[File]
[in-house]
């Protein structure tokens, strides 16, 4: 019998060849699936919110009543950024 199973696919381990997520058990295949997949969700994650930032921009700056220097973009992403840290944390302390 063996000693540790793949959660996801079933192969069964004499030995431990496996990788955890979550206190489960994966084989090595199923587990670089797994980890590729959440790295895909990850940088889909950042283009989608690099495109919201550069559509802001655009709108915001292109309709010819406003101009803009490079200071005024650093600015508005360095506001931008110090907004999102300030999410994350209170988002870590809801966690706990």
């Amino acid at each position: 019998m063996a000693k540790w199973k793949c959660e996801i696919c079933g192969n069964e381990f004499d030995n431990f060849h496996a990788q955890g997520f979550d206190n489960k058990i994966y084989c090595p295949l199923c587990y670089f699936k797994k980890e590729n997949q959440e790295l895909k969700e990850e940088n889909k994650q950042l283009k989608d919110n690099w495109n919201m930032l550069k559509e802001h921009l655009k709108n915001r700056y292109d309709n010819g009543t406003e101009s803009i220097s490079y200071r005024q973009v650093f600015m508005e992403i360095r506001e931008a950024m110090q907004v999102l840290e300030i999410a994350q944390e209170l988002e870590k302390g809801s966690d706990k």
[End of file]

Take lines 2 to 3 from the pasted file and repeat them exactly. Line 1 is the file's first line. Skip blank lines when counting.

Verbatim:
């Protein structure tokens, strides 16, 4: 019998060849699936919110009543950024 199973696919381990997520058990295949997949969700994650930032921009700056220097973009992403840290944390302390 063996000693540790793949959660996801079933192969069964004499030995431990496996990788955890979550206190489960994966084989090595199923587990670089797994980890590729959440790295895909990850940088889909950042283009989608690099495109919201550069559509802001655009709108915001292109309709010819406003101009803009490079200071005024650093600015508005360095506001931008110090907004999102300030999410994350209170988002870590809801966690706990």
């Amino acid at each position: 019998m063996a000693k540790w199973k793949c959660e996801i696919c079933g192969n069964e381990f004499d030995n431990f060849h496996a990788q955890g997520f979550d206190n489960k058990i994966y084989c090595p295949l199923c587990y670089f699936k797994k980890e590729n997949q959440e790295l895909k969700e990850e940088n889909k994650q950042l283009k989608d919110n690099w495109n919201m930032l550069k559509e802001h921009l655009k709108n915001r700056y292109d309709n010819g009543t406003e101009s803009i220097s490079y200071r005024q973009v650093f600015m508005e992403i360095r506001e931008a950024m110090q907004v999102l840290e300030i999410a994350q944390e209170l988002e870590k302390g809801s966690d706990k």